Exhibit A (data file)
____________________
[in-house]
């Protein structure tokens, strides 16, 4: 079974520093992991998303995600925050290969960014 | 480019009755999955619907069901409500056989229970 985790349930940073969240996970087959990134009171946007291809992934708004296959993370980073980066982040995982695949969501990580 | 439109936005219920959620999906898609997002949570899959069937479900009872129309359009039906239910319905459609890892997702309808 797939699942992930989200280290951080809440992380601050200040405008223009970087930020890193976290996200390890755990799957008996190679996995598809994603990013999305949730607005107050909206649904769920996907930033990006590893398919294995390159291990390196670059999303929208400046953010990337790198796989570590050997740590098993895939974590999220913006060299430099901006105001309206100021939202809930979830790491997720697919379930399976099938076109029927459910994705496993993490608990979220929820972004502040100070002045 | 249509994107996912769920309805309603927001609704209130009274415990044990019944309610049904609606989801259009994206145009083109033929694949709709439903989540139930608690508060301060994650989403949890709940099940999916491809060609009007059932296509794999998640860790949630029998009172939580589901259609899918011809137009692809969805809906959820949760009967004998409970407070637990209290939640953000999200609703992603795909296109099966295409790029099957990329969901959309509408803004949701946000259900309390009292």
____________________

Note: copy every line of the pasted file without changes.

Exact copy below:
[in-house]
């Protein structure tokens, strides 16, 4: 079974520093992991998303995600925050290969960014 | 480019009755999955619907069901409500056989229970 985790349930940073969240996970087959990134009171946007291809992934708004296959993370980073980066982040995982695949969501990580 | 439109936005219920959620999906898609997002949570899959069937479900009872129309359009039906239910319905459609890892997702309808 797939699942992930989200280290951080809440992380601050200040405008223009970087930020890193976290996200390890755990799957008996190679996995598809994603990013999305949730607005107050909206649904769920996907930033990006590893398919294995390159291990390196670059999303929208400046953010990337790198796989570590050997740590098993895939974590999220913006060299430099901006105001309206100021939202809930979830790491997720697919379930399976099938076109029927459910994705496993993490608990979220929820972004502040100070002045 | 249509994107996912769920309805309603927001609704209130009274415990044990019944309610049904609606989801259009994206145009083109033929694949709709439903989540139930608690508060301060994650989403949890709940099940999916491809060609009007059932296509794999998640860790949630029998009172939580589901259609899918011809137009692809969805809906959820949760009967004998409970407070637990209290939640953000999200609703992603795909296109099966295409790029099957990329969901959309509408803004949701946000259900309390009292």